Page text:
Brining makes it moist. Why are brined turkeys so juicy? Salt causes the meat tissues to absorb water and flavorings. It also breaks down the proteins, resulting in a tender-seeming turkey. This means that--despite the moisture loss during roasting and the long cooking time--you end up with a juicy bird.
How to Brine a Turkey
The real trick with brining is finding a container that's large enough to submerge the turkey, yet small enough to fit in your refrigerator. Try a stock pot, a bucket, or a roasting pan; if you use a shallow roasting pan, you will need to turn the bird periodically so that each side rests in the brine. Place the container on the lowest shelf of the refrigerator (so spills won't reach foods below).
The basic ratio for turkey brine is two cups of kosher salt to two gallons of water. Some recipes include sweeteners or acidic ingredients to balance the saltiness.
- Dissolve salt (and sugar, if using) in two cups of hot water. Stir in remaining gallon plus 3 ½ quarts of cold water.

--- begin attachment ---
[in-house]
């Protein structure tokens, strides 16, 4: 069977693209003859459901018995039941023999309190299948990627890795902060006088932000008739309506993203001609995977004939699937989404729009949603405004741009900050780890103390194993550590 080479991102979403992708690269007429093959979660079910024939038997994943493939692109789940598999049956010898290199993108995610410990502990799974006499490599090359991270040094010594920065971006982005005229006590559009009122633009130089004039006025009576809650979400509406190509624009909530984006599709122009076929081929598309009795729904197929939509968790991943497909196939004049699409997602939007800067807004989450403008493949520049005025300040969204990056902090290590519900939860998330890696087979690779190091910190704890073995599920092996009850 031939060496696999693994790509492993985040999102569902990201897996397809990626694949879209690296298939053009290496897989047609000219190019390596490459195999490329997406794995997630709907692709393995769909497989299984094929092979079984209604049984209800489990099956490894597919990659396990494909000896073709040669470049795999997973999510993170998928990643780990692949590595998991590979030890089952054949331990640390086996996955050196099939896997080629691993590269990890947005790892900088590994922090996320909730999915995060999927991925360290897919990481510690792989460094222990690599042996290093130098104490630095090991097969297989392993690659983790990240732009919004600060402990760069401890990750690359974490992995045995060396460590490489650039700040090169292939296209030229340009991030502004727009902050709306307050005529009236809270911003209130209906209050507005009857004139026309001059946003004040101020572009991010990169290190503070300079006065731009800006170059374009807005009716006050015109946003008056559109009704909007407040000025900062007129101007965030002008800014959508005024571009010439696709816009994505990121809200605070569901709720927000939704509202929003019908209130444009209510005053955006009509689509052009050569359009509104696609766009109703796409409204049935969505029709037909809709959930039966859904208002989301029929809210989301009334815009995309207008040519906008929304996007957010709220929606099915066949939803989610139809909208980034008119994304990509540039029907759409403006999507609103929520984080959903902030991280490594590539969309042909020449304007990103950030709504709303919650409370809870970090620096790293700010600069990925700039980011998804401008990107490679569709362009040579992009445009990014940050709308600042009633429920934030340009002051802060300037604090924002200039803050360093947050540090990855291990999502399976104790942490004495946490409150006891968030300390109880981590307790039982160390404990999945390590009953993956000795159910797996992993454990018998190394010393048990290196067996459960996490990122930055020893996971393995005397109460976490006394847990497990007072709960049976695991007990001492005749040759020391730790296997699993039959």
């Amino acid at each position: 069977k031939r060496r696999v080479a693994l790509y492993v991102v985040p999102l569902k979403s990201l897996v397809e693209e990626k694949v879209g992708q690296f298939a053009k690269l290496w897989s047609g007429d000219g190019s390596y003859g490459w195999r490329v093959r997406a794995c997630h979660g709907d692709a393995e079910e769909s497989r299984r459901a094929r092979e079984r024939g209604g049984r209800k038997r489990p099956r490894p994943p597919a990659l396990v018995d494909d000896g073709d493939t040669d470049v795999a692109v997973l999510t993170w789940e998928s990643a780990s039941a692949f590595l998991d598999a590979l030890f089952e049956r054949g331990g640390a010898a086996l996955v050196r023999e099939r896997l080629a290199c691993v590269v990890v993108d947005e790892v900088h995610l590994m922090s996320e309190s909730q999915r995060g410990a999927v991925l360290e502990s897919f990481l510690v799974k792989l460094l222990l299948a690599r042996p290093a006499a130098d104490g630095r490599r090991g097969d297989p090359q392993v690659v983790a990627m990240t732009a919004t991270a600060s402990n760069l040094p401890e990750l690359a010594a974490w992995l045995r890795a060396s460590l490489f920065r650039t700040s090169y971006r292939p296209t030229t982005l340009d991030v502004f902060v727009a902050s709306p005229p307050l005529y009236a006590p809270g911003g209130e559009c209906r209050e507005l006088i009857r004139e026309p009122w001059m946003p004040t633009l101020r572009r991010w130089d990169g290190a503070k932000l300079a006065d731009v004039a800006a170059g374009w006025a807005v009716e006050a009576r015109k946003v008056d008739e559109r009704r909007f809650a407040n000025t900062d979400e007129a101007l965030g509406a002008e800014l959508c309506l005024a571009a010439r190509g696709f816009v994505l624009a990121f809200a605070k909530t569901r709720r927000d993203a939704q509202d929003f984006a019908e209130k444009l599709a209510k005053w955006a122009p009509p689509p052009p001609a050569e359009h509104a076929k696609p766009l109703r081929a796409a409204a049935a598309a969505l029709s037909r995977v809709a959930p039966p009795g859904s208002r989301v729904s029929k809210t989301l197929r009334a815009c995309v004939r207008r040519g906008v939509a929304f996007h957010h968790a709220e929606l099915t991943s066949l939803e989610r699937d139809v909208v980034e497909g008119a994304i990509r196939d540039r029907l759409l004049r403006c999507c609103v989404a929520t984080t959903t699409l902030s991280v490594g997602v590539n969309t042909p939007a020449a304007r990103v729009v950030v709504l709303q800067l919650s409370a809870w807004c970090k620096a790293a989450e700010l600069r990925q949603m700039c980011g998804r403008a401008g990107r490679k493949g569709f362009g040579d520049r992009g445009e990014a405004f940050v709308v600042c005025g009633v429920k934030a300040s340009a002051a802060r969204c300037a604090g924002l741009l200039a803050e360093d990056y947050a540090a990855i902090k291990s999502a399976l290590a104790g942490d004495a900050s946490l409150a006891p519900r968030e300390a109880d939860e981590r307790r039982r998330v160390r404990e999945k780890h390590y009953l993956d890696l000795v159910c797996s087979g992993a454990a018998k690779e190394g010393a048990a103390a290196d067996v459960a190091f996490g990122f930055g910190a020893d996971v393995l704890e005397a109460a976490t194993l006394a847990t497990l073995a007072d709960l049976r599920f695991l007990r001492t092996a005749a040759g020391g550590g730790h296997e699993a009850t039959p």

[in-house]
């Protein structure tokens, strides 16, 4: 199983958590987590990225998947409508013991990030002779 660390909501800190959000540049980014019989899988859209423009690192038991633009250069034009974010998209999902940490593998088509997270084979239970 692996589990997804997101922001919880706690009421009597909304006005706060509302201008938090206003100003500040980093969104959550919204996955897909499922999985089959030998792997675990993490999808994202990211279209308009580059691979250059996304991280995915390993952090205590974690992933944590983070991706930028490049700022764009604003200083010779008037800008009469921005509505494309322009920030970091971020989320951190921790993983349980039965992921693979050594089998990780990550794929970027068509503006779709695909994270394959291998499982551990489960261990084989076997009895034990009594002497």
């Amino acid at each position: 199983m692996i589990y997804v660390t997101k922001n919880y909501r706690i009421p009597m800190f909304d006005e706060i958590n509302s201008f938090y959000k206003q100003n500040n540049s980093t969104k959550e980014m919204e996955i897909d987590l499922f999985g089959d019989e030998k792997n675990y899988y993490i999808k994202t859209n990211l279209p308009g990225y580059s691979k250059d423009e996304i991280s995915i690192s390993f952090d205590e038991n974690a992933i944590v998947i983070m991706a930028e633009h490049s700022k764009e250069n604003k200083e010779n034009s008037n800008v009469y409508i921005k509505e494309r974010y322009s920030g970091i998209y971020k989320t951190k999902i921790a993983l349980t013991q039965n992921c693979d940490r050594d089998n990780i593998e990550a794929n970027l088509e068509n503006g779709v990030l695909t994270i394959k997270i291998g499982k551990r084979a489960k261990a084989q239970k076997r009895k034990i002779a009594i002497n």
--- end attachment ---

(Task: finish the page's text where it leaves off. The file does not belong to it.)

- Remove giblets and neck from turkey.
- Immerse turkey in brine and refrigerate for at least eight hours but no longer than 24 hours.
Cooking the Turkey
When you're ready to roast, pour off the brine. Rinse the turkey well with cool tap water, and pat dry with paper towels.
Tuck the wing tips behind the back and place the bird, breast-side up, on a roasting rack.
Proceed with your preferred recipe, but remember that the turkey has already absorbed a significant amount of salt--any drippings that you use for gravy will already be salty, and no salt should be added to compound butters or spice rubs.